Once-Extinct Corbin Sparrow Tries to Take Flight Again Thanks to New Name, New Owner

Back in 1999, just as General Motors was upgrading its famous EV1 electric coupe with nickel-metal hydride battery packs for improved range and performance, a company called Corbin — better known for its motorcycle seats — launched a new type of electric vehicle in North America: the Corbin Sparrow.

Two of the earliest Corbin Sparrows (Photo: Corbin Motors)

Two of the earliest Corbin Sparrows (Photo: Corbin Motors)

Designed to combine the convenience and small size of a motorcycle with the comfort and safety of a car, the Corbin Sparrow featured a single seat, accessed via a single door located on the curb side of the vehicle. Just 48 inches wide, 57 inches high and 96 inches long, the tiny microcar was like nothing the U.S. had seen before. Packing a 20 kilowatt motor driving the rear wheel, early Corbin Sparrows, nicknamed “Jelly Beans” because of their short, squat shape, had a range of around 40 miles per charge, but could happily reach a freeway-safe 70 mph.

But as with many electric vehicles of its time, the Corbin Sparrow struggled to reach mass-production, ultimately causing Corbin Motors to file for Chapter 7 bankruptcy on March 31, 2003. With the assets passed from Corbin Motors by a bankruptcy court to Phoenix Environmental Motors — who tried and failed to revive the Sparrow name — the Sparrow and its associated IP was eventually purchased by Myers Motors of Ohio, who upgraded the Sparrow’s internal components and renamed it the NmG (No more Gas). While the NmG made it to market in April 2006, the vehicle made little impact to the electric vehicle world. Indeed, by 2009, Myers Motors was promoting a new vehicle — the NMG2 — a two-seat version of the NMG2 which it staid would hit the market for just $30,000.  Sufficed to say, six years later, that car has yet to reach mass-production.

Yet the original Corbin Sparrow — or rather its great great grandchild — could be about to hit the market again thanks to a pair of Canadian entrepreneurs. And this time, the single-seat urban runabout could go on sale for as little as $19,888 CDN ($15,000 U.S.). Factor in a Canadian Clean Energy Vehicle grant for residents of B.C., and that price could drop to $14,888 CDN.

That’s according to Canadian Newspaper The Vancouver Sun, which says local B.C. firm ElectraMeccanica Vehicles Corp. is about to resurrect a new, improved Sparrow for environmentally-conscious commuters.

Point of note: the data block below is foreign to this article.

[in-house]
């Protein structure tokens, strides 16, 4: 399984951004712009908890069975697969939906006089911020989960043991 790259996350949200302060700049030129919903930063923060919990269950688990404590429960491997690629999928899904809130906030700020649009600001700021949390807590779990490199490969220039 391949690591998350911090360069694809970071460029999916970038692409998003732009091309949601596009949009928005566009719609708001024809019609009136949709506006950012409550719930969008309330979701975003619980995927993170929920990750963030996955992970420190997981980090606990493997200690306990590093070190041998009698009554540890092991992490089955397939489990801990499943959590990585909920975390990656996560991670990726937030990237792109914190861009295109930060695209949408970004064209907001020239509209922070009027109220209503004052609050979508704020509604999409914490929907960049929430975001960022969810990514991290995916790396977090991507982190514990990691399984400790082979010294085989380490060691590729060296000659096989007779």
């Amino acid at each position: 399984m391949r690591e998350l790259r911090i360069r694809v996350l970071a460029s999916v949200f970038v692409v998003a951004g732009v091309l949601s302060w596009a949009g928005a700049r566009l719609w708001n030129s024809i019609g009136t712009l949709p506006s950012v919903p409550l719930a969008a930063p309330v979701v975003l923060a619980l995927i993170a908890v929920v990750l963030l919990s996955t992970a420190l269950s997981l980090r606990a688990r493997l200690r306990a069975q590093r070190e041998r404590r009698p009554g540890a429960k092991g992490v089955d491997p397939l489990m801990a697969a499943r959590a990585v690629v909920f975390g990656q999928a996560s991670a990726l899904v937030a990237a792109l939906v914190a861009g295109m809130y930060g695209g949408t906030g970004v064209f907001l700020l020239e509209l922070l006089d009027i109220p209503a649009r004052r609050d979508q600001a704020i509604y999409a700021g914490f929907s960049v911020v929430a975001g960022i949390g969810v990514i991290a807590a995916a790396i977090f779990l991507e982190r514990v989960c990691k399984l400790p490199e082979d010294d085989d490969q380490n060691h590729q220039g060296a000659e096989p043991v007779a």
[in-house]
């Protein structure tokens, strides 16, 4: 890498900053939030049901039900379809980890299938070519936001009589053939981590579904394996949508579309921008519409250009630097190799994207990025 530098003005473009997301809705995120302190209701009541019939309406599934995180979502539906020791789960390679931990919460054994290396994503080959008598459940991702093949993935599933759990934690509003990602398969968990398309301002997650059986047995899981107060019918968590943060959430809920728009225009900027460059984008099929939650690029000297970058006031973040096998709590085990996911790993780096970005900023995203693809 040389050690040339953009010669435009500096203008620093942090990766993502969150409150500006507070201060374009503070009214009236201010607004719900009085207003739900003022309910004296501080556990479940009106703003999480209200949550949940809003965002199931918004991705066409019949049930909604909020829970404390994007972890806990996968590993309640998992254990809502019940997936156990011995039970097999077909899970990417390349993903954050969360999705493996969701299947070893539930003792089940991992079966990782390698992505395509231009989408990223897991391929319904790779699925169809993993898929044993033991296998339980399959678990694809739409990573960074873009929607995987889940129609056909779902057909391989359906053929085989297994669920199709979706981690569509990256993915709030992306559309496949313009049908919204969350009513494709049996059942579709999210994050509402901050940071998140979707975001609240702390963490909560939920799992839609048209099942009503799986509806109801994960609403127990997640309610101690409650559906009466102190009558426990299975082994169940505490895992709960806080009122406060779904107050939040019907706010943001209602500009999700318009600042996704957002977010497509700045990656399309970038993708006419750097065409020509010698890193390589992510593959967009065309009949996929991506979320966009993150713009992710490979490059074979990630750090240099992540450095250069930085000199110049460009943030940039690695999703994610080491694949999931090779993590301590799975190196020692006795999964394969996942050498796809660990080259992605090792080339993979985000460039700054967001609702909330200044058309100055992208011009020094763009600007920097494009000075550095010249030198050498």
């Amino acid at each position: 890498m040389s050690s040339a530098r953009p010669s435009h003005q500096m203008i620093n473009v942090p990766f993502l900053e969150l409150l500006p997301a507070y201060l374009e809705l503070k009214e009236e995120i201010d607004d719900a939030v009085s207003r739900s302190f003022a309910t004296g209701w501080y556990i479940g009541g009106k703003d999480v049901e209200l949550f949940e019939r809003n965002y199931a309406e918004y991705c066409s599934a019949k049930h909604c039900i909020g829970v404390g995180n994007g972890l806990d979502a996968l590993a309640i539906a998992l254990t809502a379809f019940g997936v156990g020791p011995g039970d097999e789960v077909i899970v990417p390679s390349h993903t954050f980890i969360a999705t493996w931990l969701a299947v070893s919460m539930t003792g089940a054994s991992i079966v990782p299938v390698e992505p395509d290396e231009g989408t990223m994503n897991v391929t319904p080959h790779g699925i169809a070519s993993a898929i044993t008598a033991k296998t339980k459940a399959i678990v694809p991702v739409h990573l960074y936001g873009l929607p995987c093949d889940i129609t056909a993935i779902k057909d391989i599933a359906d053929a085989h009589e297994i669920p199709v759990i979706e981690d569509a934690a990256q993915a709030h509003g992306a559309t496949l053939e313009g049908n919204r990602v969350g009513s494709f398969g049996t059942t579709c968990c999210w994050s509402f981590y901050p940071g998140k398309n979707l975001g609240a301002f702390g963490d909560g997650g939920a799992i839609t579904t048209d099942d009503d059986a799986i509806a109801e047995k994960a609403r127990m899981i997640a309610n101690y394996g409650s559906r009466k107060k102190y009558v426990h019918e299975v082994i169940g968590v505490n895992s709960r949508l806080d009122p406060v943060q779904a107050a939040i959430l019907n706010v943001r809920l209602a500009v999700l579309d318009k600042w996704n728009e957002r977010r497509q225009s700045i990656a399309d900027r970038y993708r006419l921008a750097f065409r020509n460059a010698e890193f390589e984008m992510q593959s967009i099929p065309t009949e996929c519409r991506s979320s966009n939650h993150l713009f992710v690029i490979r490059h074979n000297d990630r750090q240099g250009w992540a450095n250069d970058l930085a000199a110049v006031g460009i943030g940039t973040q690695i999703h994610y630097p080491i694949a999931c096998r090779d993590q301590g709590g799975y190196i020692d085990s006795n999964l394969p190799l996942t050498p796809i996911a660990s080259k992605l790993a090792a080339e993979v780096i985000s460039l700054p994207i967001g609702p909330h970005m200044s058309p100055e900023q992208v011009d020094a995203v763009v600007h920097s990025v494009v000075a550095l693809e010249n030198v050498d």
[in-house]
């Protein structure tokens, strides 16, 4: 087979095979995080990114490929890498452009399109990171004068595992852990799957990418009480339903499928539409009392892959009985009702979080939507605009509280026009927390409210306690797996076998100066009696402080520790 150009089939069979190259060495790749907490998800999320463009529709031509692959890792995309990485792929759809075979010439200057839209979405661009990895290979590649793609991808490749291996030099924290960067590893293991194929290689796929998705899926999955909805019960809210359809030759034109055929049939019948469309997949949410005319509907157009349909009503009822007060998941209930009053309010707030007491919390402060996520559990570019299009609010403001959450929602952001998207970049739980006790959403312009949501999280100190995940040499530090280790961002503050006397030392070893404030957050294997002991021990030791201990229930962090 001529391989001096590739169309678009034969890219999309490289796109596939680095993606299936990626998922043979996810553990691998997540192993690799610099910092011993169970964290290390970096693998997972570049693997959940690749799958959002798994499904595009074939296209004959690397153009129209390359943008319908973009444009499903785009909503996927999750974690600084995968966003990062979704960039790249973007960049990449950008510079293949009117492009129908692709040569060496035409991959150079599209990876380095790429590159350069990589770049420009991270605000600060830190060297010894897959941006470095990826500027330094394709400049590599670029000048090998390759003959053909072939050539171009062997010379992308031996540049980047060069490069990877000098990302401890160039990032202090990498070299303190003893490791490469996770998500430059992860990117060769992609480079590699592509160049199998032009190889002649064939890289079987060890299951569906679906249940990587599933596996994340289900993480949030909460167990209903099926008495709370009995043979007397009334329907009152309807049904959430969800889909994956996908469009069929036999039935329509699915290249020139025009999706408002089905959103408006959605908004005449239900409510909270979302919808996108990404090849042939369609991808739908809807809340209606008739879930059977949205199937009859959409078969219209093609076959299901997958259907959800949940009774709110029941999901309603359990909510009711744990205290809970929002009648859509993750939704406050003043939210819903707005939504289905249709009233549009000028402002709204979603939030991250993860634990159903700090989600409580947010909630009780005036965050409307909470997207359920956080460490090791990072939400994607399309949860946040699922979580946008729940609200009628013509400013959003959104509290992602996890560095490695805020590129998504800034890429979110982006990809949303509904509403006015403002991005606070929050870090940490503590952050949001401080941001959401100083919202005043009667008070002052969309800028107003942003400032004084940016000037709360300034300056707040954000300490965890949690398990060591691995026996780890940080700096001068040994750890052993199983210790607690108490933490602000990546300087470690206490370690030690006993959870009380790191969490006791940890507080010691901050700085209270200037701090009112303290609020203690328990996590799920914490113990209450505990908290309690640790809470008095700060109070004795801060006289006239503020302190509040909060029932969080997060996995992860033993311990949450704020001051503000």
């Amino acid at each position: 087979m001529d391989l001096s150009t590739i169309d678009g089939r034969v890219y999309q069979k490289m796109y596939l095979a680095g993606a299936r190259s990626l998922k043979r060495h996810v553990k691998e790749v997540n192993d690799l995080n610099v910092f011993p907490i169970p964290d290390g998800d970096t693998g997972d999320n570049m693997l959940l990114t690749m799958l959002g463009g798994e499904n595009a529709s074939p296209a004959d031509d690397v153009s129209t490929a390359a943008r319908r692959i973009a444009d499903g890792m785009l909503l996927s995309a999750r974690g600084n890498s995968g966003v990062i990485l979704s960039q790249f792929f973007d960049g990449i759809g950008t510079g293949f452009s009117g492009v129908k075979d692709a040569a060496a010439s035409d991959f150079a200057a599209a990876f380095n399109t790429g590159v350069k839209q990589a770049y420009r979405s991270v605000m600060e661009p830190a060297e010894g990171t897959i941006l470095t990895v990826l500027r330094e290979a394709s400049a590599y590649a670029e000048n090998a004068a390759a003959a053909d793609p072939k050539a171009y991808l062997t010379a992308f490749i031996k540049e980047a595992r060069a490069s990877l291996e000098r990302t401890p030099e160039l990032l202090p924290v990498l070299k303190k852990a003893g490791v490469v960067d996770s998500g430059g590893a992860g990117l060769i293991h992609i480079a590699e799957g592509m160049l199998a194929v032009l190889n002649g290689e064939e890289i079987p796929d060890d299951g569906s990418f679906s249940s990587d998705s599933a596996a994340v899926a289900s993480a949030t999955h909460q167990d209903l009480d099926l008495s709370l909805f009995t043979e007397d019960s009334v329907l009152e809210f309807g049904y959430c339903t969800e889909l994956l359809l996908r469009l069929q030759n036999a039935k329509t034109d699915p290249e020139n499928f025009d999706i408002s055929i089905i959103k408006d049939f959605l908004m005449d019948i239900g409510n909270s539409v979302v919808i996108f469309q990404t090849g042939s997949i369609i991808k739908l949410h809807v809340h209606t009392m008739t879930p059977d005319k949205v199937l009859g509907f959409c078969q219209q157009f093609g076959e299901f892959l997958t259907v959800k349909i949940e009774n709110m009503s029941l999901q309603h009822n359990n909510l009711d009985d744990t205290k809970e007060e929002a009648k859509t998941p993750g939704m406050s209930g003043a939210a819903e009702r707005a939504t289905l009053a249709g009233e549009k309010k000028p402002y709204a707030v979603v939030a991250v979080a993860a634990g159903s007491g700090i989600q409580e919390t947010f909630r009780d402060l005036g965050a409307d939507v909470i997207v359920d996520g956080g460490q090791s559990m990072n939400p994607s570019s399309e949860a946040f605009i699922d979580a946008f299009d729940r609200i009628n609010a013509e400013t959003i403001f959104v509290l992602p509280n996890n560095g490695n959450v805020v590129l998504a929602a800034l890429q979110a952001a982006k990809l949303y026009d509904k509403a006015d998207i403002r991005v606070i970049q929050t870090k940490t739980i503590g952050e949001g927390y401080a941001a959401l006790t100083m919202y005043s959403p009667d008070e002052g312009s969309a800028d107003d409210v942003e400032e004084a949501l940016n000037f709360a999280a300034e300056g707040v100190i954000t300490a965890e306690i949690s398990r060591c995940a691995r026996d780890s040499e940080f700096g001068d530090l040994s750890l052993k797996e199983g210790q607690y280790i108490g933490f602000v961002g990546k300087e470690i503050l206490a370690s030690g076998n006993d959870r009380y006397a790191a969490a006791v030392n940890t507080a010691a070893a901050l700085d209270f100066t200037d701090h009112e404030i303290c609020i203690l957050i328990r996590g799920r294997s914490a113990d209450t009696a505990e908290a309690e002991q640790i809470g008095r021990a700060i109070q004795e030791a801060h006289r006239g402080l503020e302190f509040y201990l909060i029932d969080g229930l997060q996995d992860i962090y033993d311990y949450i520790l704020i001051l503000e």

While there’s only one prototype built so far, ElectraMeccanica founder Jerry Kroll says that he plans on building fourteen more this year, ramping up to 120 vehicles next year and 1,200 by 2017.  That’s hardly mass-production, but like the versions of the Sparrow which went before, the all-new mildly-refreshed Sparrow isn’t exactly a car to cross shop against the highly-popular Nissan LEAF, high-performance Tesla Model S or even range-extended Chevrolet Volt.

Instead, it’s a second — or third car: a vehicle designed to replace a commuter motorcycle rather than the family SUV.

“Eighty-three per cent of people drive by themselves in a four-person car, which is ridiculous,” Kroll told The Vancouver Sun in an interview last week. “Why do you think traffic and parking sucks? This will be perfect for the mission of commuting back and forth to work.”

The Canadian firm only has one Sparrow right now -- but aims to build many many more, just as Corbin Motors did.

The Canadian firm only has one Sparrow right now — but aims to build many many more, just as Corbin Motors did.

Talking of the niche that he expects the vehicle to fill — just one-tenth of one percent of his Canadian target market — the firm would sell 14,000 Sparrows per year.

“That leaves 99.9 per cent of the market for anybody else,” he said.

Despite its unique design, and appearance in not one but two films, the tiny Sparrow struggled to capture the imagination of the general car buying public back at the turn of the century. Fifteen years on, and attitudes towards electric vehicles have changed in many markets for the better. Thanks to cars like the Nissan LEAF, Chevrolet Volt and Tesla Model S, electric cars are no-longer seen as strange, unusual vehicles owned by just environmentalist and celebrities.

While we’ve yet to confirm full specifications with anyone associated with the company, we’ve heard that the tiny single-seat freeway-capable car will ship with a 130 kph top speed (80mph) and an improved range of 130 kilometres per charge (80 miles), thanks to an improved motor and all-new, modern lithium-ion battery pack. Combined with the lower price point, that could be enough to persuade the more adventurous commuters to opt for the warm, dry Sparrow over a conventional motorcycle.

But while this author is a huge fan of the Sparrow — and wouldn’t mind owning one after owning both the City El microcar and Renault Twizy urban runabout — convincing mainstream buyers that the Sparrow is a good buy is still going to be an uphill struggle.

And that’s nothing to do with the fact it’s electric and everything to do with the fact that it’s eight feet long, four feet wide, and four and three-quarters feet high. As Daimler’s Smart ForTwo and Renault’s Twizy has proven time and time again, while small vehicles are unbelievably fun to drive, many drivers are put off by super-compact vehicles, no matter how safe they may really be.


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